Mastip has been a stalwart of NZ manufacturing for over 25 years. Regarded as a pioneer of the global plastics hot runner industry, its products are now in 40 countries.
But importantly, the company is receiving a shakeup from new CEO Marc Michel, calling on him to grow the company, double its earnings accelerate new products and innovation and streamline its IP and manufacturing processes.
We grabbed him in between his global customer visits and asked him to share his plans.
NZM: Where is Mastip now, and what’s your roadmap?
MM: Mastip Technology has been a NZ-based manufacturing exporter since day one. We pioneered hot runner solutions and established a strong global reputation.
However, the company never scaled as it should and we’re now in a boom market for hot runners, worth over $2.7billion USD annually with a CAGR of about 6.5% pa.
We focus on a relatively narrow niche of specialist hot runner solutions to the plastics industry; and are the only supplier based in the Southern Hemisphere.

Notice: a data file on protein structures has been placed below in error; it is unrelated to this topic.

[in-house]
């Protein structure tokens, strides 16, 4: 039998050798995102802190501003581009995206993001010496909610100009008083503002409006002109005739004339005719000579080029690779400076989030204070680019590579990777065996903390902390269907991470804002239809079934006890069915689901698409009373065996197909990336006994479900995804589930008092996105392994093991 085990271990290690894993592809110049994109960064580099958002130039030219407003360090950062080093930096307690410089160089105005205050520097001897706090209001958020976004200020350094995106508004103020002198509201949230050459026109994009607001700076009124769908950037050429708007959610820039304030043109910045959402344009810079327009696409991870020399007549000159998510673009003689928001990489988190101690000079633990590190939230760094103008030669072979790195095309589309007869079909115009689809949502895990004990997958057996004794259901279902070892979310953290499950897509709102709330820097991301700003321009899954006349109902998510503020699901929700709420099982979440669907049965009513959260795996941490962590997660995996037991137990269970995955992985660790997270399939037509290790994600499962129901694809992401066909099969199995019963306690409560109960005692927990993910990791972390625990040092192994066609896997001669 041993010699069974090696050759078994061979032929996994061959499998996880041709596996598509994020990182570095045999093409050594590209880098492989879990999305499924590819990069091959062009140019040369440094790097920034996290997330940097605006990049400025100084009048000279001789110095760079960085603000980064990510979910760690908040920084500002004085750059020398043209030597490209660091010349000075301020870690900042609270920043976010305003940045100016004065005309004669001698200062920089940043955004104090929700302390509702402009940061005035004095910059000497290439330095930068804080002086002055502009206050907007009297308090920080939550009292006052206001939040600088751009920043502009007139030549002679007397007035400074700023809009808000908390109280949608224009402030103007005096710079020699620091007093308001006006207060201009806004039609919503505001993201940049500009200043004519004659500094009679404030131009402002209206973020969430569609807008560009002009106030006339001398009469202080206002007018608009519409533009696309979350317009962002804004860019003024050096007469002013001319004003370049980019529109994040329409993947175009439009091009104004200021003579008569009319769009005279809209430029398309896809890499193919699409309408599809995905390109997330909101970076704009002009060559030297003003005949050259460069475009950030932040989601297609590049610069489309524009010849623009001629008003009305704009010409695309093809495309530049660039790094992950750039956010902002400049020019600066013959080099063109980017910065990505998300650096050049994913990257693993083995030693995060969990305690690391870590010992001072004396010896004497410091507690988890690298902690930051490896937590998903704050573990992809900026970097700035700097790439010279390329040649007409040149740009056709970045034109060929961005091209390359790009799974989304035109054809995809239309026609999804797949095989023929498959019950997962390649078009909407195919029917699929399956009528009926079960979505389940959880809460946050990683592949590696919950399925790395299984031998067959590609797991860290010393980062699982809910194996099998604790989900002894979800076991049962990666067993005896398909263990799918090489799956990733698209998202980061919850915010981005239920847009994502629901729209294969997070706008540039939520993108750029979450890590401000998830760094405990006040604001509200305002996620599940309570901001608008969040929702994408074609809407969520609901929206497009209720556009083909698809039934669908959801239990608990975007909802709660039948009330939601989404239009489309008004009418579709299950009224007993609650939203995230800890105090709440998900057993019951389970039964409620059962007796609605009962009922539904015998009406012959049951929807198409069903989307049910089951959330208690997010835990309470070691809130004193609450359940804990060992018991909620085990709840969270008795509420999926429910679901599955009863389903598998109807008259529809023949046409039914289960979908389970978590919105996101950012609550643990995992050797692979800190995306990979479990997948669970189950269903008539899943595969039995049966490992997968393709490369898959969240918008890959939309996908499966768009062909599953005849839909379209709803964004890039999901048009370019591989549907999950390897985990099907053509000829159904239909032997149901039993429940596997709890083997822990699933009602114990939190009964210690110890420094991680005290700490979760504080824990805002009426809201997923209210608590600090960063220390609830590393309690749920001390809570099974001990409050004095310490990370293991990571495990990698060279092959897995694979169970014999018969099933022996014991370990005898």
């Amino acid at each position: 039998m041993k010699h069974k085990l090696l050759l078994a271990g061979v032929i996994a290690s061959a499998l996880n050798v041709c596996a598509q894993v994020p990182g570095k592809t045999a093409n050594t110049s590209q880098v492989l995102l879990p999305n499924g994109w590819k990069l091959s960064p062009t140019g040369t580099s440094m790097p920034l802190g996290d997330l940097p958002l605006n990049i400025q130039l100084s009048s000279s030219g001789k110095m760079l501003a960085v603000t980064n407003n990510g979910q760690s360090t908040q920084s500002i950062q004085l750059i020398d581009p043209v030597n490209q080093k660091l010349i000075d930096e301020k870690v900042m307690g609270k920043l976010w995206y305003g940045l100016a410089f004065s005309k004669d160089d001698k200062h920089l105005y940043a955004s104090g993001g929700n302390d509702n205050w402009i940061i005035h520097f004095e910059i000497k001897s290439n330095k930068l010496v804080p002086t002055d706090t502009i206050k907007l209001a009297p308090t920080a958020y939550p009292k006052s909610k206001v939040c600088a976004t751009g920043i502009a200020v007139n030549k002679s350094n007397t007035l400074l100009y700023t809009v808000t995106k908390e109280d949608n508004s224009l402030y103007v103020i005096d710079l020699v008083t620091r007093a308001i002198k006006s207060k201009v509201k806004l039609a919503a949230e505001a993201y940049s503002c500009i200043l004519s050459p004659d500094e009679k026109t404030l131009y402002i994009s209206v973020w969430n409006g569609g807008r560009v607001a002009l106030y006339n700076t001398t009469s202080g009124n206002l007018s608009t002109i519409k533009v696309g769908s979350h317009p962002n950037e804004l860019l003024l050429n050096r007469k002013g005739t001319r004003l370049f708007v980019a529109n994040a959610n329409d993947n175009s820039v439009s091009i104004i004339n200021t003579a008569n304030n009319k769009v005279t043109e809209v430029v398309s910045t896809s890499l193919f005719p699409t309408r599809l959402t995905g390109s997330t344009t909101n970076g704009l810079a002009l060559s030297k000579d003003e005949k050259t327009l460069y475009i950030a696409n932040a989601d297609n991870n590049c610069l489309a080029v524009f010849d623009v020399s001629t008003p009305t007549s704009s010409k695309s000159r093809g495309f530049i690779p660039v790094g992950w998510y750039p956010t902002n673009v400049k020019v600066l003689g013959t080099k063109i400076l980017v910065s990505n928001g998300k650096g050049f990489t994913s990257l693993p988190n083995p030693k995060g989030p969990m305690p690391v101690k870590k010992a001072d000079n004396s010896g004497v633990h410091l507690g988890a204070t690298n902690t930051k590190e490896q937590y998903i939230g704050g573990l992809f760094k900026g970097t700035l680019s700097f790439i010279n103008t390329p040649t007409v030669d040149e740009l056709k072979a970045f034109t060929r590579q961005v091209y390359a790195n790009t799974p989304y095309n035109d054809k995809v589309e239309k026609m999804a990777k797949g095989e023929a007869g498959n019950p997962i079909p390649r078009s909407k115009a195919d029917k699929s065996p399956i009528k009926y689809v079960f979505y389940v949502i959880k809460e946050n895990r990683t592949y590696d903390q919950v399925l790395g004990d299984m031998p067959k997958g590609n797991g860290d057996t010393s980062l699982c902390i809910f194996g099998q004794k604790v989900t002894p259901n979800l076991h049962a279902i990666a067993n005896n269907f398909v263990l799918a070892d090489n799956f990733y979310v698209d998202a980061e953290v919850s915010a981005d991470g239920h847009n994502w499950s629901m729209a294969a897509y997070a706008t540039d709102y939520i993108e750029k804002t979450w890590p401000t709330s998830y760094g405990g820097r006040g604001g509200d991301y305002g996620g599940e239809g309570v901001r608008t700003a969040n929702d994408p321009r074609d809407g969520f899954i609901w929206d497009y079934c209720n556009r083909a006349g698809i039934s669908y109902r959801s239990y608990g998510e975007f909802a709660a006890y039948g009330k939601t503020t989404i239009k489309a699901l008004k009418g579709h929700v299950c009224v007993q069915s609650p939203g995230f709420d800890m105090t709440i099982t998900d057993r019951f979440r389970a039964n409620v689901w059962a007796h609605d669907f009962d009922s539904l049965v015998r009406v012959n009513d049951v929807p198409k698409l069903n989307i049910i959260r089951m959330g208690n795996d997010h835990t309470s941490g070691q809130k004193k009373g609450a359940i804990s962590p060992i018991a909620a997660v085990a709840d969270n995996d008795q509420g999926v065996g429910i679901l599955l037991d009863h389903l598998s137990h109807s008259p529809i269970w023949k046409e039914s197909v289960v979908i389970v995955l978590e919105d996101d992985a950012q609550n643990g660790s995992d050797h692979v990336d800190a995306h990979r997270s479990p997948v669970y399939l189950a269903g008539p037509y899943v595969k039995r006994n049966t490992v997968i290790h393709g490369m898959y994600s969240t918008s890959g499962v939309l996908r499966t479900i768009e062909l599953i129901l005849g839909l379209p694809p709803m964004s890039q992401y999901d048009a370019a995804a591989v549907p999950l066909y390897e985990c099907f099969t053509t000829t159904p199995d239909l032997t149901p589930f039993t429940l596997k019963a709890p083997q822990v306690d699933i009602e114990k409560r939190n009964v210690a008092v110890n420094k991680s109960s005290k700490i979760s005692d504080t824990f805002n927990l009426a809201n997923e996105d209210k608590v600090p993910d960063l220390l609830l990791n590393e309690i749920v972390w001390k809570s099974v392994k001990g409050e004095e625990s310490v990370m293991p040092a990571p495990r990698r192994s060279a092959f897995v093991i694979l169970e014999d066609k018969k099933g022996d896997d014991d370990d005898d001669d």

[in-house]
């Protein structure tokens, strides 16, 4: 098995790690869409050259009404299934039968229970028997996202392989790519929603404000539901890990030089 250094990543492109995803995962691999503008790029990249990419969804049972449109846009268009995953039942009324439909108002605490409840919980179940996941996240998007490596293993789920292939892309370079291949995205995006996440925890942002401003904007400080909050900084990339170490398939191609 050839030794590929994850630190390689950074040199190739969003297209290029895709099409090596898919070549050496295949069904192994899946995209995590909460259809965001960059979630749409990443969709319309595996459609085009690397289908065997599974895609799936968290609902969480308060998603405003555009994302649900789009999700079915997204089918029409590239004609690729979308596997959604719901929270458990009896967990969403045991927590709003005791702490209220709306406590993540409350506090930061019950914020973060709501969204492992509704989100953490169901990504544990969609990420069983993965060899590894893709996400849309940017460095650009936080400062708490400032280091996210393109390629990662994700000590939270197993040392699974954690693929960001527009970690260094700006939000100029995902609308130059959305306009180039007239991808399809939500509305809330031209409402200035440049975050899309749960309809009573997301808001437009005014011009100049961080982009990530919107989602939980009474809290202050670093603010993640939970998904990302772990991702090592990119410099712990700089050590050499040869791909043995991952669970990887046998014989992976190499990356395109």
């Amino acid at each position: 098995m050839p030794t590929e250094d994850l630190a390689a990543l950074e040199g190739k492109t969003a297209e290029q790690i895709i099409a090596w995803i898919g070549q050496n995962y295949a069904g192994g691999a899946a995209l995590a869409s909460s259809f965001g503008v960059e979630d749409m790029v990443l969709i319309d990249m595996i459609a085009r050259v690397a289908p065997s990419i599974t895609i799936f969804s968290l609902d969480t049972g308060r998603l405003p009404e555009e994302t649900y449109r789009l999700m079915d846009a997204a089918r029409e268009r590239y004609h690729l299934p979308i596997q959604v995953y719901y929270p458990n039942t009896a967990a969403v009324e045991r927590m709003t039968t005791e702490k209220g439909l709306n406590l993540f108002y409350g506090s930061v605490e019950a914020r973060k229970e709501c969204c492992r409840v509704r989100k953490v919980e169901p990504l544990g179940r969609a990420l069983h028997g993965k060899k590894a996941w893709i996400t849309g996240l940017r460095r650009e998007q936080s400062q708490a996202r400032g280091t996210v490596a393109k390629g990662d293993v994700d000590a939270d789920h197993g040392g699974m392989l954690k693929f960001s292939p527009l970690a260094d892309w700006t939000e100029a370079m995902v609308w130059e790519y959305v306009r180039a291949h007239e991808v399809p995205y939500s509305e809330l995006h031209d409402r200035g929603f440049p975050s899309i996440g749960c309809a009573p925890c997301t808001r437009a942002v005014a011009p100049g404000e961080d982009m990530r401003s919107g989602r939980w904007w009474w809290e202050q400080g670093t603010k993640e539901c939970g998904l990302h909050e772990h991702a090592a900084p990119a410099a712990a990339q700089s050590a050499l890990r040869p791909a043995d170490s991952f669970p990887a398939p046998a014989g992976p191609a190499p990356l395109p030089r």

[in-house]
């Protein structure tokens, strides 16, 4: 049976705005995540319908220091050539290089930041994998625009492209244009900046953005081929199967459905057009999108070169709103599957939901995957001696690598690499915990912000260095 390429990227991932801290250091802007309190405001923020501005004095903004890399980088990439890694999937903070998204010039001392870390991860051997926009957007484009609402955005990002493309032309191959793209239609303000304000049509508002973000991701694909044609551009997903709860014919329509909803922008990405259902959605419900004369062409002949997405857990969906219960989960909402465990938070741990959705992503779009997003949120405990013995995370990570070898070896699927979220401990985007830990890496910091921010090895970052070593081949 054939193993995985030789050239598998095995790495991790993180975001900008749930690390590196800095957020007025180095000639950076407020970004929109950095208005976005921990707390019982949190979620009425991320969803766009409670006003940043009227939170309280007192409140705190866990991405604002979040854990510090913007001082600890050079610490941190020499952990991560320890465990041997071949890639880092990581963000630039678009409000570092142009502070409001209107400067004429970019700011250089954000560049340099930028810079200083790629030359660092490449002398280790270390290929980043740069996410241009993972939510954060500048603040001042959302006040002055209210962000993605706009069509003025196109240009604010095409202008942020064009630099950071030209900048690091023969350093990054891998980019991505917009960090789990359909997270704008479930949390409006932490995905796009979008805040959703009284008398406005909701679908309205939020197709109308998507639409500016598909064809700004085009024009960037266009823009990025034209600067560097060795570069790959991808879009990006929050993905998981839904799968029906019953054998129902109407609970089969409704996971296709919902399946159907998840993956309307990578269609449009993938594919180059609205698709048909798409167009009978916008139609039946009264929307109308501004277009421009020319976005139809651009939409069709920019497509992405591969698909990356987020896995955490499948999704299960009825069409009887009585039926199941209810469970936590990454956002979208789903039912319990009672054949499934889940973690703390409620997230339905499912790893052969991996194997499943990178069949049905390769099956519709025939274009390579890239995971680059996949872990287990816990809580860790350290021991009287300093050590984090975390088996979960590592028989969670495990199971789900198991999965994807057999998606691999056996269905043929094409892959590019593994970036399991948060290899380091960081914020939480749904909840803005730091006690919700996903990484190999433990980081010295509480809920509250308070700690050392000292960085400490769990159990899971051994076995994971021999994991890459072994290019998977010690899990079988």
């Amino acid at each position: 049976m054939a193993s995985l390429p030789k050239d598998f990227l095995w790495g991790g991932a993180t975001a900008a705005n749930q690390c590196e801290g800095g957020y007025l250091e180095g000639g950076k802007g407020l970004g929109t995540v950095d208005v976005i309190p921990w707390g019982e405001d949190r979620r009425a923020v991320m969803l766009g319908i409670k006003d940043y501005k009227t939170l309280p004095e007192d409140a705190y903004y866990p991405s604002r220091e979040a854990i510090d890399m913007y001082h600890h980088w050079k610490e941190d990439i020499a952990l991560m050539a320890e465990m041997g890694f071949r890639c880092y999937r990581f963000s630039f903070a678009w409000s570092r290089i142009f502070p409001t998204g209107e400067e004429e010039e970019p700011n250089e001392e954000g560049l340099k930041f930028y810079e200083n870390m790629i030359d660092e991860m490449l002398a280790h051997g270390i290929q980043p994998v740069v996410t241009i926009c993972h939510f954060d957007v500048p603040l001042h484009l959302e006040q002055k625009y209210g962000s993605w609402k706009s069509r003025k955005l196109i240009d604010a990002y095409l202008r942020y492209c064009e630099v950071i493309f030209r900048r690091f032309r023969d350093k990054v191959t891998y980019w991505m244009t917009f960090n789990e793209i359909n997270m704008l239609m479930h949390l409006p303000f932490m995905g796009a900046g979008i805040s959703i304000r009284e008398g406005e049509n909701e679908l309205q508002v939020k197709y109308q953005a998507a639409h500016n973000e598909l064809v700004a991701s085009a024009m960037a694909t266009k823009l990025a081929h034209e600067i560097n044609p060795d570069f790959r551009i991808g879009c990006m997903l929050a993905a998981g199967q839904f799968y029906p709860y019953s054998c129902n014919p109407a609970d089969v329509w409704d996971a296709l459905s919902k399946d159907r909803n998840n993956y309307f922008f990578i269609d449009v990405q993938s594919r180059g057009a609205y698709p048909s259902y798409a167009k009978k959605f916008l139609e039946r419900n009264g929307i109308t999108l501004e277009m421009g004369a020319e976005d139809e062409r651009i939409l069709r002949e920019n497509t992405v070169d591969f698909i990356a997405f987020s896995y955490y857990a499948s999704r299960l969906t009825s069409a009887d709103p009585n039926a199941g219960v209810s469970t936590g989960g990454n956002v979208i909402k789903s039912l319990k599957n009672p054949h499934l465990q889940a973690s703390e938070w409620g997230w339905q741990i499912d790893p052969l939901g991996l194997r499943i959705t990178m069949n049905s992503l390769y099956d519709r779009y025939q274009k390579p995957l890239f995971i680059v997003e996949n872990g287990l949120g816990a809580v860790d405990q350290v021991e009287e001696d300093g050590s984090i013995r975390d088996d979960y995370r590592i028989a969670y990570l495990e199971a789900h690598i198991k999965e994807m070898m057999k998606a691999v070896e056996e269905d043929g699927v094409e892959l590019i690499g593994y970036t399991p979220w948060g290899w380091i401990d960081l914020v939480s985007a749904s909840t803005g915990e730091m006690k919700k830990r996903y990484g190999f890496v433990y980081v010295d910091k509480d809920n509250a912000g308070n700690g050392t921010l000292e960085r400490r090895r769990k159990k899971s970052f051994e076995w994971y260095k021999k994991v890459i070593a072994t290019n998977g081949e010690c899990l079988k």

Our main point of difference is the deep domain knowledge of engineering grade polymer materials and production techniques, underpinned by global customer focus and service capability.
We’re now in Y2 of a three-year plan building a platform for global growth covering every aspect of the business from culture to channel strategy, manufacturing, product and marketing.
Suffice to say nothing remains the same when you’re looking at a shakeup of this magnitude.
During 2017 we launched our new tagline “We make things better” reflecting we are a critical partner to hundreds of globally-known brands across segments as diverse as automotive, medical, packaging, electronics, whitegoods and electrical.
NZM: So how did a professional yachtsman turn out to be CEO in a manufacturing company?
MM: The board knew my background in high growth technology-based export companies and gave me a mandate to restructure for sustainable international growth.
I have a history of assembling, motivating and leading high-performance teams to deliver high growth in technology-based companies.